Editorial By Vishal SirClick here for today’s Video Basic to High English Click here
Among the many steps prescribed for orderly well-digging, there is a provision requiring the holder of a permit or well to fill up an abandoned hole up to the ground level using clay, sand or boulders (the court also mentions pebbles and drill cuttings). For meaningful implementation of this provision, the onus should rest with the local body, and not the owner of the borewell.
Deep borewell accidents have also occurred in cities that rely heavily on groundwater, and as the Supreme Court pointed out, it should be the task of the municipal and public health authorities to eliminate the lurking danger. In the court’s view, the District Collector bears responsibility for enforcement.
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The Hindu Editorial
Editorial By Vishal SirClick here for today’s Video Basic to High English Click here
Final Words Now that another life has been lost to neglect, it is time the State
governments took safety seriously, came up with a census of well structures in need of attention, and capped the problem forever.
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The Hindu Editorial
Editorial By Vishal SirClick here for today’s Video Basic to High English Click here Editorial by Vishal Sir
Descriptive Question
Q. “The onus on closure of abandoned wells should be on the local body, and not the owner, explain why?”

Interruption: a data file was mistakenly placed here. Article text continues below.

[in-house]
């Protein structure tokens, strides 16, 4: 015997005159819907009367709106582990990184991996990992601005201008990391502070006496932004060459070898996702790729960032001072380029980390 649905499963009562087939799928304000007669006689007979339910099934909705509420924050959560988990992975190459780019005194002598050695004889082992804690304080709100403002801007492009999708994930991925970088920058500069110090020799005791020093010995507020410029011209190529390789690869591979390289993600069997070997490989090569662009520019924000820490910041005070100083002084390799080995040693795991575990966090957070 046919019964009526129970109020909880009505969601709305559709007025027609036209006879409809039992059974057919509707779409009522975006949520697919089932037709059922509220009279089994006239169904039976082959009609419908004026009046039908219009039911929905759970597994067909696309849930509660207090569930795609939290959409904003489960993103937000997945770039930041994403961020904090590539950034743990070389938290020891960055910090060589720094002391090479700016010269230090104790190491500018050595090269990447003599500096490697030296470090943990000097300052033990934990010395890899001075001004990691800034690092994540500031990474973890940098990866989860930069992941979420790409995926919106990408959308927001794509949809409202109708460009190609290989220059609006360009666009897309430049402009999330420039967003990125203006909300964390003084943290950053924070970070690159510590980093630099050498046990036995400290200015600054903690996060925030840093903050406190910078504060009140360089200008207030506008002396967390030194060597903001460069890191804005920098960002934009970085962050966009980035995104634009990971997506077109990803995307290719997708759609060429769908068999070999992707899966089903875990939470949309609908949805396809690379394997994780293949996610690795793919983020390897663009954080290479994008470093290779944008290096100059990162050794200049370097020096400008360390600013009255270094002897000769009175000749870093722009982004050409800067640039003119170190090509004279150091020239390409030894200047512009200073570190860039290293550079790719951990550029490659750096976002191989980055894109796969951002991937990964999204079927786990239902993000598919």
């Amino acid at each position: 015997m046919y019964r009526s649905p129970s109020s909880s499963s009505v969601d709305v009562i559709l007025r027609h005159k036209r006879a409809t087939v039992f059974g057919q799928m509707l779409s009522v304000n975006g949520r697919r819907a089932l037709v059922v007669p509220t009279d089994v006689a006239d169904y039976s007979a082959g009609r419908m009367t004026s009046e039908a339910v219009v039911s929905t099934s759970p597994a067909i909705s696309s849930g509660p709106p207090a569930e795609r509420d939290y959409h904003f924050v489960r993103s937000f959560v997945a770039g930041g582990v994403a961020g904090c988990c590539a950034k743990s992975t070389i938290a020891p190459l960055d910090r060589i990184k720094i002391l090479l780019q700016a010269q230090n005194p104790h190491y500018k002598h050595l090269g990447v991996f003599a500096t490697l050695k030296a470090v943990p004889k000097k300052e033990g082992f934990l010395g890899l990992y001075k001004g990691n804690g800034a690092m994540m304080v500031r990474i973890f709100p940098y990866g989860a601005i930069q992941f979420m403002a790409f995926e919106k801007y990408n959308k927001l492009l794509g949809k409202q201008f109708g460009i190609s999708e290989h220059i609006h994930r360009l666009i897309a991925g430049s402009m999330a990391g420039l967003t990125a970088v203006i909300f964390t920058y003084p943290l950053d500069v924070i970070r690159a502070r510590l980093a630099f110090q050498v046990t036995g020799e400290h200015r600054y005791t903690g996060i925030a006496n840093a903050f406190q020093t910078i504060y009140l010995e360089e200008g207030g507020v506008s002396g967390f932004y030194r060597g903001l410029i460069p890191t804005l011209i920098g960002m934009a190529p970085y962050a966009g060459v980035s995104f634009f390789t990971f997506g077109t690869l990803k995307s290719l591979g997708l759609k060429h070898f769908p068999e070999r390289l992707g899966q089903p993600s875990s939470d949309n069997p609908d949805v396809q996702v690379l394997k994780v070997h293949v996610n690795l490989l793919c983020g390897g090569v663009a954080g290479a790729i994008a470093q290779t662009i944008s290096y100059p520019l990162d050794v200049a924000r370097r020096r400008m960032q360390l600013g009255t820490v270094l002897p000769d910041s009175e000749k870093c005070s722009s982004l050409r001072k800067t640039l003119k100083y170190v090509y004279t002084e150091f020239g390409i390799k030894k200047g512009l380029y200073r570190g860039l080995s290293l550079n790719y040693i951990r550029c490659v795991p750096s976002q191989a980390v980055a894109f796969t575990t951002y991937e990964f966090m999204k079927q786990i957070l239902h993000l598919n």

(Word limit: 200)
The Hindu Editorial
Editorial By Vishal SirClick here for today’s Video Basic to High English Click here
Title: The new gold standard in development economics? (With RCT becoming a dominant factor, ‘randomistas’ could be changing the social sciences paradigm)
Context: Development economics has changed a lot during the last two decades or so, mostly due to the extensive use of ‘randomised control trials’ (RCT). ‘Randomistas’ are proponents of RCTs to assess long-run economic productivity and living standards in poor countries.
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The Hindu Editorial
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Three randomistas, Abhijit Banerjee, Esther Duflo and Michael Kremer, were awarded the 2019 Nobel prize in Economics for their RCT-based studies on poverty worldwide.
An evolution In my experience I have seen the proportion of events by the same
treatment varying between 10% to 35% in different clinical trials. Is it due to unknown distribution of treatment effects, and/or other external effects such as hospital care, hospital location, etc? Thus, for an unbiased evaluation of the treatment, its performance needs to be compared with some ‘control’, which maybe ‘no treatment’ at all or an ‘existing treatment’ other than the treatment under study.
The next task is to allocate the patients among two treatments/interventions at hand. Patients might prefer some treatment to the other.
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The Hindu Editorial
Editorial By Vishal SirClick here for today’s Video Basic to High English Click here
Prior knowledge of the treatments to be applied to them might induce a ‘selection bias’ due to unequal proportions of patients opting out from the study. ‘Randomisation’ is a procedure used to prevent this by allocating patients using a random mechanism — neither the patient nor the doctor would know the allocation.
‘Control’ and ‘randomisation’ together constitute an RCT. In 1995, statisticians Marvin Zelen and Lee-Jen Wei illustrated a clinical trial to evaluate the hypothesis that the antiretroviral therapy AZT reduces the risk of maternal-to-infant HIV transmission.